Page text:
Posted on December 18, 2023
“In a shipyard near the southern tip of Texas, more than 1,000 workers are rushing to finish a massive vessel that embodies the promise and peril of America’s offshore wind-energy dreams.
Named after a mythical sea monster, the Charybdis will be the first vessel allowed to pick up turbine parts from U.S. ports, haul them into the ocean and construct skyscraper-sized windmills. Backers herald the project as part of a burgeoning boom in green manufacturing.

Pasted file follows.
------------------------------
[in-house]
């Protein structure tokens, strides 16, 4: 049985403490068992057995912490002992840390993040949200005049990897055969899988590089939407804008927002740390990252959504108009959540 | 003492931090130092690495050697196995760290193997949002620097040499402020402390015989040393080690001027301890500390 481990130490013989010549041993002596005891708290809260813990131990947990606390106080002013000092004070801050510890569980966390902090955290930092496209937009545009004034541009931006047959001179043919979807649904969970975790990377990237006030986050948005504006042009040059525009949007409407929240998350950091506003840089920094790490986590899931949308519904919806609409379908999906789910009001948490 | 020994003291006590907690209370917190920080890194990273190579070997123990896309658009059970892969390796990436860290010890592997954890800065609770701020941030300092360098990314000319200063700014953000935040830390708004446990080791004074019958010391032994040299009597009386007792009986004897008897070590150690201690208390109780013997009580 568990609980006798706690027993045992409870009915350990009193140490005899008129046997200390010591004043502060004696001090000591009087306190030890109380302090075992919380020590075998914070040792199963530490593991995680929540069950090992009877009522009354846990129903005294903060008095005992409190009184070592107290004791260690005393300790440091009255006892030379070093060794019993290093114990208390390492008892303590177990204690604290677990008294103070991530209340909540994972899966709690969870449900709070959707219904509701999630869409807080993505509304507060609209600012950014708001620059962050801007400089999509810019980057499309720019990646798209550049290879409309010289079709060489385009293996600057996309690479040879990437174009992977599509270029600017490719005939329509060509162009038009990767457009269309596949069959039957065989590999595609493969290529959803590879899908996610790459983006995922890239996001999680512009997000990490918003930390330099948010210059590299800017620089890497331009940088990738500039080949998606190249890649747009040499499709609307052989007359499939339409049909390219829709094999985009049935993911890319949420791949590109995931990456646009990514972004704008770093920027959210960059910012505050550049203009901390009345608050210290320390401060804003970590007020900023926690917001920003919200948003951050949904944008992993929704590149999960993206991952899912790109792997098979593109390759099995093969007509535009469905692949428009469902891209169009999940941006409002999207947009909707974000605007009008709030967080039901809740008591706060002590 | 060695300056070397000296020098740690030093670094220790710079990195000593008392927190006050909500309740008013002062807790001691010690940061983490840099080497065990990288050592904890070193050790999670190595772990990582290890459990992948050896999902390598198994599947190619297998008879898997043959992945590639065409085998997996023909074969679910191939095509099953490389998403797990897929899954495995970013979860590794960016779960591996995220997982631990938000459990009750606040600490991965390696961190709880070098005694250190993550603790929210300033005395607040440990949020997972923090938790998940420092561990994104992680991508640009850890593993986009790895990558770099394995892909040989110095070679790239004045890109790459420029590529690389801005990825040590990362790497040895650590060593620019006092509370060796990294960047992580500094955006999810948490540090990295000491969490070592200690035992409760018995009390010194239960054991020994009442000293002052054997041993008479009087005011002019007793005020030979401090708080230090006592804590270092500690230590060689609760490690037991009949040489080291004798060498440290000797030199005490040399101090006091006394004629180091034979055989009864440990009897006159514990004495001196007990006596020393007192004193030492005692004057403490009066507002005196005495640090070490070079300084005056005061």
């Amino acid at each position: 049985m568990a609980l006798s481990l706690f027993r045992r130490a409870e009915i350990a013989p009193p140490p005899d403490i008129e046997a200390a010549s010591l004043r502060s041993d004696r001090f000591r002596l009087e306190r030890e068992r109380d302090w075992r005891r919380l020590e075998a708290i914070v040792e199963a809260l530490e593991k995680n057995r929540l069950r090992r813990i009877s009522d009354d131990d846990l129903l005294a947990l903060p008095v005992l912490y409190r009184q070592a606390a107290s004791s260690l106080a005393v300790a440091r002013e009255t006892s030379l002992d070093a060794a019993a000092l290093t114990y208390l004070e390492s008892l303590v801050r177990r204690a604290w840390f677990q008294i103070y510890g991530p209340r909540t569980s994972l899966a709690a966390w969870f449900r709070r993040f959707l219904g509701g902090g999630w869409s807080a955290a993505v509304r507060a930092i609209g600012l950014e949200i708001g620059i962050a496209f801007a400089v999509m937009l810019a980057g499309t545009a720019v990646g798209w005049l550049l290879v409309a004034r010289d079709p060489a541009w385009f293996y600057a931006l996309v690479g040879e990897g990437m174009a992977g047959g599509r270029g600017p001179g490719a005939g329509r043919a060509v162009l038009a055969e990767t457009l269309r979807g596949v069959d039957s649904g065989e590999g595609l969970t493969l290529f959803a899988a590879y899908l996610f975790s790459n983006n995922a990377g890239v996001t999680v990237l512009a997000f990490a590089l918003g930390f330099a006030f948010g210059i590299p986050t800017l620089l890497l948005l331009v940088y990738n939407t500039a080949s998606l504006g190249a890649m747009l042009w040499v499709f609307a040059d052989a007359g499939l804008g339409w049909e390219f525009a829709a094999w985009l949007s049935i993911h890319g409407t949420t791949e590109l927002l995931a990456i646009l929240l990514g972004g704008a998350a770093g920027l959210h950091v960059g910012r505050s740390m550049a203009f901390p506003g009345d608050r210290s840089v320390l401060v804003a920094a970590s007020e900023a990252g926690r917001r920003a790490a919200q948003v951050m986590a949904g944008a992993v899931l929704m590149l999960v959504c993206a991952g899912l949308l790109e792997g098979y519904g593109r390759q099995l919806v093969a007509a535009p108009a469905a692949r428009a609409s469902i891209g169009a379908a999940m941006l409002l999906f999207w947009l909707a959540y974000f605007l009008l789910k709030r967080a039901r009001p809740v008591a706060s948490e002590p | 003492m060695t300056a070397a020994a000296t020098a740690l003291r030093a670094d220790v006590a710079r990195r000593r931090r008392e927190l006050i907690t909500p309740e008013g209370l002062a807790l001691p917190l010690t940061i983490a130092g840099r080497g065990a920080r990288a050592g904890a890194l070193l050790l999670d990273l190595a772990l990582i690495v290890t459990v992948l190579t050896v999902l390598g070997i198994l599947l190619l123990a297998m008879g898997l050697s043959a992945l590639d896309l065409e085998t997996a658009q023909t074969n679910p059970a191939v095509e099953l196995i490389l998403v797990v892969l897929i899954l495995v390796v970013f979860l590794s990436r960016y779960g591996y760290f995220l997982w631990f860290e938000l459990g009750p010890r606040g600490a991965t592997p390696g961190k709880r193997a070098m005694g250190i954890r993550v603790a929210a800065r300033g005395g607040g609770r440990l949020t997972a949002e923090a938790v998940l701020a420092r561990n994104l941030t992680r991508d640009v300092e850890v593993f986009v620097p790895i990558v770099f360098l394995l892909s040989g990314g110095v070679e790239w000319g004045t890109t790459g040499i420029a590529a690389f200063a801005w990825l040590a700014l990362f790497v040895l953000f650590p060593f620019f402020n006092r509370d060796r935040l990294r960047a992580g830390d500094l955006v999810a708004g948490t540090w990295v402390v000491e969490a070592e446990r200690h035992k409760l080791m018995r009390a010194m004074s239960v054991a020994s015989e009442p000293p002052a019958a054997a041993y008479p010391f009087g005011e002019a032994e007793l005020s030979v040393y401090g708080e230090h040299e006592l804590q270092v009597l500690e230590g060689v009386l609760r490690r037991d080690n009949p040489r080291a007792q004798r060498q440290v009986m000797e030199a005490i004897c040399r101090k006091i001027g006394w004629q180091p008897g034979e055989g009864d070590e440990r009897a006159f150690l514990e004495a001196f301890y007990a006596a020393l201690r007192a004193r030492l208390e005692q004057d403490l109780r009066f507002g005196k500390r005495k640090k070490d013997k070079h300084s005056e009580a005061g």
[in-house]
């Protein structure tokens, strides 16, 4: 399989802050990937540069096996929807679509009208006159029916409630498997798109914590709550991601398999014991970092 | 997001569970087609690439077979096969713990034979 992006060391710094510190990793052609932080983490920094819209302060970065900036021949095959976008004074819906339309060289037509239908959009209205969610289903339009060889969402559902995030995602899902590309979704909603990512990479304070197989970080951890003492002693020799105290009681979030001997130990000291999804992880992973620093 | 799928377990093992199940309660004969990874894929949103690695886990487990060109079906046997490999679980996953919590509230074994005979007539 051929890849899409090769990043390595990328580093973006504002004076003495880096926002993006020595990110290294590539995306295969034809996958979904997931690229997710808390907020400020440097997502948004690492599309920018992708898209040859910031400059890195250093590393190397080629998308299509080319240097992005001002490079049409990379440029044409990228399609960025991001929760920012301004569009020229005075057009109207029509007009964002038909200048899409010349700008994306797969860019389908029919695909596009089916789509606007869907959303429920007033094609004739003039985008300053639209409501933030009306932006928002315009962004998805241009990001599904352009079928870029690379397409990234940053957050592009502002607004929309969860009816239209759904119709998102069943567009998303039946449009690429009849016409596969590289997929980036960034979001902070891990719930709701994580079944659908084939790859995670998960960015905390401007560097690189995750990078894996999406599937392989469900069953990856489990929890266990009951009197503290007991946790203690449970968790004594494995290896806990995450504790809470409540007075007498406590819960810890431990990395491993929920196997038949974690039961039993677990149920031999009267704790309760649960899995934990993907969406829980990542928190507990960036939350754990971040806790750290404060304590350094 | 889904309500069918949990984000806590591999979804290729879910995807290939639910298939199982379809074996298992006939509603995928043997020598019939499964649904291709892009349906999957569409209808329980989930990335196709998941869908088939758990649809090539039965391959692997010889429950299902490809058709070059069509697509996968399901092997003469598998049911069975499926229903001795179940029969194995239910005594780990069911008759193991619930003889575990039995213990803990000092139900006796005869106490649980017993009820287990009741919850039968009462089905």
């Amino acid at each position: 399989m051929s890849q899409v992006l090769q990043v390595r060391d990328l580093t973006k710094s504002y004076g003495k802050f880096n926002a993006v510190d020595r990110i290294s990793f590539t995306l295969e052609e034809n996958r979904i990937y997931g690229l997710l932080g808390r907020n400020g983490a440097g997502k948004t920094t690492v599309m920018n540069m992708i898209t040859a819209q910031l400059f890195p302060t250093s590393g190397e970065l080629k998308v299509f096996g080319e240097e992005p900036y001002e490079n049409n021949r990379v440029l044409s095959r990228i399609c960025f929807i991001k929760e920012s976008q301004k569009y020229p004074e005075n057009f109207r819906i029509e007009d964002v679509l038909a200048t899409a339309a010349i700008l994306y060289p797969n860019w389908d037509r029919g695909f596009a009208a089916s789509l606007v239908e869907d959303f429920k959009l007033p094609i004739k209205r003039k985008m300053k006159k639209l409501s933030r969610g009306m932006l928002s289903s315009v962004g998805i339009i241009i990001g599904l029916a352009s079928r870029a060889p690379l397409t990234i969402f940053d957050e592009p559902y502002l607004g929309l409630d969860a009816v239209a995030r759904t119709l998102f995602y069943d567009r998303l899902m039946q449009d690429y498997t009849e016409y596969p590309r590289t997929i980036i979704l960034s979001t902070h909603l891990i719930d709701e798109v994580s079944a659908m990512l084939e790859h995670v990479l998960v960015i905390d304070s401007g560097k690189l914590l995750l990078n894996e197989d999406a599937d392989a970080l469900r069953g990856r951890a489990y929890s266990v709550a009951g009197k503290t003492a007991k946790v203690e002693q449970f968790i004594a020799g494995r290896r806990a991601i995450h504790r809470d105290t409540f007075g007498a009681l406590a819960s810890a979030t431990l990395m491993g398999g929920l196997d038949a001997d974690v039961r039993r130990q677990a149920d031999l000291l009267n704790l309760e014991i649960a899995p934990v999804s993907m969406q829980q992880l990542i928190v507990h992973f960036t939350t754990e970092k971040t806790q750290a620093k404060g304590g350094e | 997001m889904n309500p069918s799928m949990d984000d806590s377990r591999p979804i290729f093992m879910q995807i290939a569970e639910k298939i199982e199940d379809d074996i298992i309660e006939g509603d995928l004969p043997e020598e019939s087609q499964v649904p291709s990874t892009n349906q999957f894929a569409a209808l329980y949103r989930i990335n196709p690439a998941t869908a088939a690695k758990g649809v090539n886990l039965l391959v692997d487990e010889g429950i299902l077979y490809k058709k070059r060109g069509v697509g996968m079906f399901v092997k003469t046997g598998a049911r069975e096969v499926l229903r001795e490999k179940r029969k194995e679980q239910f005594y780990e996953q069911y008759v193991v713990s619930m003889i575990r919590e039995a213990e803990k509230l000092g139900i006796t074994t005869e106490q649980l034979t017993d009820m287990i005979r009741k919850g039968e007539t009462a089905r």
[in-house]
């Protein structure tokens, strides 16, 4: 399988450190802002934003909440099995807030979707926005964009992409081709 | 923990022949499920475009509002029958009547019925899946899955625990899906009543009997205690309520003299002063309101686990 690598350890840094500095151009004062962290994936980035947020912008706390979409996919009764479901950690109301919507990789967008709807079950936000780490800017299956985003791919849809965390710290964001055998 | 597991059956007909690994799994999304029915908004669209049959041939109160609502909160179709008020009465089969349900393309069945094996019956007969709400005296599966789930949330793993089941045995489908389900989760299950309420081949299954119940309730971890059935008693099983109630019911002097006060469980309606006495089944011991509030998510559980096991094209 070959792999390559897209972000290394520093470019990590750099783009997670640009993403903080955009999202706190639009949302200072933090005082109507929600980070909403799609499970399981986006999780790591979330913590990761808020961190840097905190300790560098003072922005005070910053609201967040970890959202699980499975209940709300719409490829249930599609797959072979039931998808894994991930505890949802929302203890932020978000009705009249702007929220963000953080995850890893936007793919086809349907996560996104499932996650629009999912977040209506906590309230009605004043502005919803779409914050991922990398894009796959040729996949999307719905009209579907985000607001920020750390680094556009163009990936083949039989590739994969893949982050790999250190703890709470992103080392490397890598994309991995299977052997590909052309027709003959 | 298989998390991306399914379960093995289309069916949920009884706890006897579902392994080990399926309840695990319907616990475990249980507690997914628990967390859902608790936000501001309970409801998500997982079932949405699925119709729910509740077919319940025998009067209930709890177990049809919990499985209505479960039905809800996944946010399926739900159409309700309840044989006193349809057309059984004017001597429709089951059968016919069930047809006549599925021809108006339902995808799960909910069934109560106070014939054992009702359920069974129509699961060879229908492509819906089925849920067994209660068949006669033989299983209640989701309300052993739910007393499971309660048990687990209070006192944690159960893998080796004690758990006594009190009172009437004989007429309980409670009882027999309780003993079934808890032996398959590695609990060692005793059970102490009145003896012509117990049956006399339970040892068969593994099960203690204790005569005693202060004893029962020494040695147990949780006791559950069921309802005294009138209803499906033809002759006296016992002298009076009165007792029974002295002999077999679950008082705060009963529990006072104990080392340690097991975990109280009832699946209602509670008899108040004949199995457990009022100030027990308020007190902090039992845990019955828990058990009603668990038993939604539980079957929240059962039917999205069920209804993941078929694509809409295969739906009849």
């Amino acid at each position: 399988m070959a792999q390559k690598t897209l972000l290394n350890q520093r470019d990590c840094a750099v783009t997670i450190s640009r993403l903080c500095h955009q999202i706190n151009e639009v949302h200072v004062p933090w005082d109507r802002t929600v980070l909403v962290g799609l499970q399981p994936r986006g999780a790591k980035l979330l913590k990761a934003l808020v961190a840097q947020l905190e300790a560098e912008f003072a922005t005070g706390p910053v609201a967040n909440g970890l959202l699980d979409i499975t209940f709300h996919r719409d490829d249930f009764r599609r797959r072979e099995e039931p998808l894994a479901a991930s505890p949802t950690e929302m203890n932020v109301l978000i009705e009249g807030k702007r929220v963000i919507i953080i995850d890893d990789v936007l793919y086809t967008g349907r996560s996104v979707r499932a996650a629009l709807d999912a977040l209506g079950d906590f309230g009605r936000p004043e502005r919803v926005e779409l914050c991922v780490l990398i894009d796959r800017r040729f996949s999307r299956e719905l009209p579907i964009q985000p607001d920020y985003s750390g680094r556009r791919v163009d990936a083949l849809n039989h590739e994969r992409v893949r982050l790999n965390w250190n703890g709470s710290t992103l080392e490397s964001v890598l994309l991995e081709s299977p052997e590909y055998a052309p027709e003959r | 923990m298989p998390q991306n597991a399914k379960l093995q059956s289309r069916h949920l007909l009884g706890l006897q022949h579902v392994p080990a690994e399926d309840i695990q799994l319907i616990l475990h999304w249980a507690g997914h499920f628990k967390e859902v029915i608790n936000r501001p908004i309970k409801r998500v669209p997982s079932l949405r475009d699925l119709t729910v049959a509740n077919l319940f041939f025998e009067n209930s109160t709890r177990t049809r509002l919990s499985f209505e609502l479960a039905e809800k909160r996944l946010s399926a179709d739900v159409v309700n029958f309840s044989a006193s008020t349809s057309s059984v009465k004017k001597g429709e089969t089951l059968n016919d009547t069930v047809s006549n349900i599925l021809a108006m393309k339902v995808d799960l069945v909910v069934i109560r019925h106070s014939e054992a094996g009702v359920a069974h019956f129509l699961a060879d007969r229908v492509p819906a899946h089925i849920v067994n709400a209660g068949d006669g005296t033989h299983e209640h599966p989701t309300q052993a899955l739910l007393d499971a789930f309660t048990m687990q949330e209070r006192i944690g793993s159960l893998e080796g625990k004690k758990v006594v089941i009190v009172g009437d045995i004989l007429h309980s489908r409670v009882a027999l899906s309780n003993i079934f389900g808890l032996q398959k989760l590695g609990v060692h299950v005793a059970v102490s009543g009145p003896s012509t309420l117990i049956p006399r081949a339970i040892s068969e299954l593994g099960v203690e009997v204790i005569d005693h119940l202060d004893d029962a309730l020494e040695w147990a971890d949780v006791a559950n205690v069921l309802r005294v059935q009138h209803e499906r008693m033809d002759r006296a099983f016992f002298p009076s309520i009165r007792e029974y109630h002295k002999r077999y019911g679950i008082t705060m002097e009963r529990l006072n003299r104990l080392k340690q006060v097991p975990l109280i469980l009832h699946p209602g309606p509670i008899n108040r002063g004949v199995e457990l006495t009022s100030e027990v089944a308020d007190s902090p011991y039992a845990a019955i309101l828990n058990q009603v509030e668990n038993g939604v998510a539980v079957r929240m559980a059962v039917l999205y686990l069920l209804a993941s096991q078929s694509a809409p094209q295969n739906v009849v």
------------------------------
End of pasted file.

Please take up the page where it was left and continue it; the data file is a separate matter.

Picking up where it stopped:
But those hopes face mounting threats. The Charybdis’s construction is running behind schedule and over budget. Developers that chartered the ship for projects off the East Coast have scrambled for a limited number of backups. And the pipeline for new vessels is running dry because shipbuilders are looking at similar projects with caution.
Such supply-chain snags, coupled with inflation and interest-rate hikes, have busted project schedules, hammered developers’ expected returns and pushed up what Americans will ultimately pay for offshore wind power. Investors and developers fear that the U.S. market is in trouble before it really gets started.”